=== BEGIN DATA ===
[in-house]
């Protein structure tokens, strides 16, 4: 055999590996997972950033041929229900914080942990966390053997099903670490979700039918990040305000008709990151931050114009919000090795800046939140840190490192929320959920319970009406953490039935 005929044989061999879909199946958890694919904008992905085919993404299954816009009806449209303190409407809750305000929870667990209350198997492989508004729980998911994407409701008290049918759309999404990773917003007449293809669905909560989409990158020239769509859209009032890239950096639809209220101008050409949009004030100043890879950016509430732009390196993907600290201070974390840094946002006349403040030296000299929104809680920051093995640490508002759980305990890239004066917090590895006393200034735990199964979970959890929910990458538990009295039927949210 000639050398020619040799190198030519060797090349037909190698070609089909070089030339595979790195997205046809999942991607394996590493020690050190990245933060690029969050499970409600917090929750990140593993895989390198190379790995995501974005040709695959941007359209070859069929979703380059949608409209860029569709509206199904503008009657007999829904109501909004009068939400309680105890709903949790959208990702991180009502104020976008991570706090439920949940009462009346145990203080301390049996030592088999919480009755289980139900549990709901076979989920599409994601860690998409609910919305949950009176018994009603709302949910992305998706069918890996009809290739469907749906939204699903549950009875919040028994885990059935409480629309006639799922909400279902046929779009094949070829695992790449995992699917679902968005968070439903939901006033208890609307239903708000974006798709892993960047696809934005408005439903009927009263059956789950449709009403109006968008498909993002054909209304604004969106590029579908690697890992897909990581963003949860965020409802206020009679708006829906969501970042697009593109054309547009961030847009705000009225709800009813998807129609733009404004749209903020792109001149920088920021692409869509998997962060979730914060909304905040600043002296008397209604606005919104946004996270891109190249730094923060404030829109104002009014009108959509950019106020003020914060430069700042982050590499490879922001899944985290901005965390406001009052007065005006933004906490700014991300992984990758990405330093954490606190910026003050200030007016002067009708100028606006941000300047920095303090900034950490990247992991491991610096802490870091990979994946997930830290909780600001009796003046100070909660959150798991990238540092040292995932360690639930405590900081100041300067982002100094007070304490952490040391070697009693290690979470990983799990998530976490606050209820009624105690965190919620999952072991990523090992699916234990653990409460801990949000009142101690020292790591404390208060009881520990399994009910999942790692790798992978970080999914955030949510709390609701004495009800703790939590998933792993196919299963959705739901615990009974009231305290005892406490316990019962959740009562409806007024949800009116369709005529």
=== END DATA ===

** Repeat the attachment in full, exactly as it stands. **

[in-house]
């Protein structure tokens, strides 16, 4: 055999590996997972950033041929229900914080942990966390053997099903670490979700039918990040305000008709990151931050114009919000090795800046939140840190490192929320959920319970009406953490039935 005929044989061999879909199946958890694919904008992905085919993404299954816009009806449209303190409407809750305000929870667990209350198997492989508004729980998911994407409701008290049918759309999404990773917003007449293809669905909560989409990158020239769509859209009032890239950096639809209220101008050409949009004030100043890879950016509430732009390196993907600290201070974390840094946002006349403040030296000299929104809680920051093995640490508002759980305990890239004066917090590895006393200034735990199964979970959890929910990458538990009295039927949210 000639050398020619040799190198030519060797090349037909190698070609089909070089030339595979790195997205046809999942991607394996590493020690050190990245933060690029969050499970409600917090929750990140593993895989390198190379790995995501974005040709695959941007359209070859069929979703380059949608409209860029569709509206199904503008009657007999829904109501909004009068939400309680105890709903949790959208990702991180009502104020976008991570706090439920949940009462009346145990203080301390049996030592088999919480009755289980139900549990709901076979989920599409994601860690998409609910919305949950009176018994009603709302949910992305998706069918890996009809290739469907749906939204699903549950009875919040028994885990059935409480629309006639799922909400279902046929779009094949070829695992790449995992699917679902968005968070439903939901006033208890609307239903708000974006798709892993960047696809934005408005439903009927009263059956789950449709009403109006968008498909993002054909209304604004969106590029579908690697890992897909990581963003949860965020409802206020009679708006829906969501970042697009593109054309547009961030847009705000009225709800009813998807129609733009404004749209903020792109001149920088920021692409869509998997962060979730914060909304905040600043002296008397209604606005919104946004996270891109190249730094923060404030829109104002009014009108959509950019106020003020914060430069700042982050590499490879922001899944985290901005965390406001009052007065005006933004906490700014991300992984990758990405330093954490606190910026003050200030007016002067009708100028606006941000300047920095303090900034950490990247992991491991610096802490870091990979994946997930830290909780600001009796003046100070909660959150798991990238540092040292995932360690639930405590900081100041300067982002100094007070304490952490040391070697009693290690979470990983799990998530976490606050209820009624105690965190919620999952072991990523090992699916234990653990409460801990949000009142101690020292790591404390208060009881520990399994009910999942790692790798992978970080999914955030949510709390609701004495009800703790939590998933792993196919299963959705739901615990009974009231305290005892406490316990019962959740009562409806007024949800009116369709005529």